Jun 26 2009
I was thinking about my 401k plan this morning on my way into work. This plan is only two years old at this point, so we’re not talking big bucks here. That’s a good thing, though. It means there wasn’t much exposure when the markets started turning south. So basically I’ve been averaging down my investments, which in this account are all in equity funds of one flavor or another. Moreover, because of raises my contributions are higher now than they were back at the beginning. That means my purchasesÂ at these lower levels are bigger than they were at higher prices.
The bottom line is that when the markets do get solidly back on the bullish path – whenever that might be – I’ll be in a decent position to benefit.
My thinking this morning revolved around ways one could adjust investment account contributions based on market peformance. Coincidentally, JD at Get Rich Slowly posted on the subject of market timing where investments are concerned. He did a great job of sharing his experience involving reducing some of his stock fund holdings for asset allocation purposes and the whole “Maybe it will go higher?” and “Shoot! I sold too early” thought process that always comes up in those cases.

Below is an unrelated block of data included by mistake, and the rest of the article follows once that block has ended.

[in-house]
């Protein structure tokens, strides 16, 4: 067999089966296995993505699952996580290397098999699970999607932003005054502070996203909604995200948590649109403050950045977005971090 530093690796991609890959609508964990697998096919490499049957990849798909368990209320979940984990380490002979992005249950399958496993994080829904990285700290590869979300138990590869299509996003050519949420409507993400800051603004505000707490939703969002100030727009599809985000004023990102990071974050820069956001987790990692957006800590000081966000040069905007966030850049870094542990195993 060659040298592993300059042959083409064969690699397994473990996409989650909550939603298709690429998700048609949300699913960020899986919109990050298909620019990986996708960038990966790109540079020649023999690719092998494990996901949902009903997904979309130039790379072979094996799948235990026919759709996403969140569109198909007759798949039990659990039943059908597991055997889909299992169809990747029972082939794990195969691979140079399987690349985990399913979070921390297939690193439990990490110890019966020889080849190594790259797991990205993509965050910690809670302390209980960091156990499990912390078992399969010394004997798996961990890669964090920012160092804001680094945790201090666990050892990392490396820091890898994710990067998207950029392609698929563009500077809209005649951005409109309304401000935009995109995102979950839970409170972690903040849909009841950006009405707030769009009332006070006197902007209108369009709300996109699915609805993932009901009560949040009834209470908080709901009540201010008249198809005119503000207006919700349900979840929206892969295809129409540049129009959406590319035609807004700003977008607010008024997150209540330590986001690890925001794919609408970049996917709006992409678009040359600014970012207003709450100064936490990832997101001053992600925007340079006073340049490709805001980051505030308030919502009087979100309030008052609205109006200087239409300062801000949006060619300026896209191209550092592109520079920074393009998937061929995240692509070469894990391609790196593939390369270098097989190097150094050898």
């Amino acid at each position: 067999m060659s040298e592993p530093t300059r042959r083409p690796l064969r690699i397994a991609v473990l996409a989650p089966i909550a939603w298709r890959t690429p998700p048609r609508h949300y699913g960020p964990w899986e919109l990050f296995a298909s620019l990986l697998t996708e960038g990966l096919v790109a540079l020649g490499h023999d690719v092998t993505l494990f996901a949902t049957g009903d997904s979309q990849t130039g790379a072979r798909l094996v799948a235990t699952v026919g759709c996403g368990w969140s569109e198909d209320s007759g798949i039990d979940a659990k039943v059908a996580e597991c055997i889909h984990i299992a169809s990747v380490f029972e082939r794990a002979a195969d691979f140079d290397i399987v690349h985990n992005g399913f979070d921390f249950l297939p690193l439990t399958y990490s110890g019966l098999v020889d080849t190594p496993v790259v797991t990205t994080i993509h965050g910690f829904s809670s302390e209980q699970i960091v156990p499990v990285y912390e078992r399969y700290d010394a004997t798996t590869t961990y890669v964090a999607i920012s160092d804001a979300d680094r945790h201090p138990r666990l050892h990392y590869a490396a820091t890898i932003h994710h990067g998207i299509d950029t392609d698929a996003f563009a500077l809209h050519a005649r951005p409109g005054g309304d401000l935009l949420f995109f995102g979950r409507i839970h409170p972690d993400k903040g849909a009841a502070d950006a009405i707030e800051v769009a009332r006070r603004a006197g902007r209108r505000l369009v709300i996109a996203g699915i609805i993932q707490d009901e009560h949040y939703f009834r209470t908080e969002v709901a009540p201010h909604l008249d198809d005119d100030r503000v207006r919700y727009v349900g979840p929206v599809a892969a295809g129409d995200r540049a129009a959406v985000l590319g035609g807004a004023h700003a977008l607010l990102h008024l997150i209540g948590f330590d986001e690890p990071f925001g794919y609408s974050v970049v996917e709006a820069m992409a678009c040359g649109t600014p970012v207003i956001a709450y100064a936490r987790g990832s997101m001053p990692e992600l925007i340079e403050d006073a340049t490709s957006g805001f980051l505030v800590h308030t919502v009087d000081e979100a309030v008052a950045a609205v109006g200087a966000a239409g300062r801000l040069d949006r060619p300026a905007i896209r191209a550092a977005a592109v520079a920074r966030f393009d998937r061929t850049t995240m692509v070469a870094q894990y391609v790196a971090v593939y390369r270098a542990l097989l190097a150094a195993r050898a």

JD’s main point is one I fully agree with. When it comes to long-term wealth building through investment, steer clear of market timing. You’re never going to get it just right, so focus instead on having a strong, solid investing strategyÂ and sticking to it.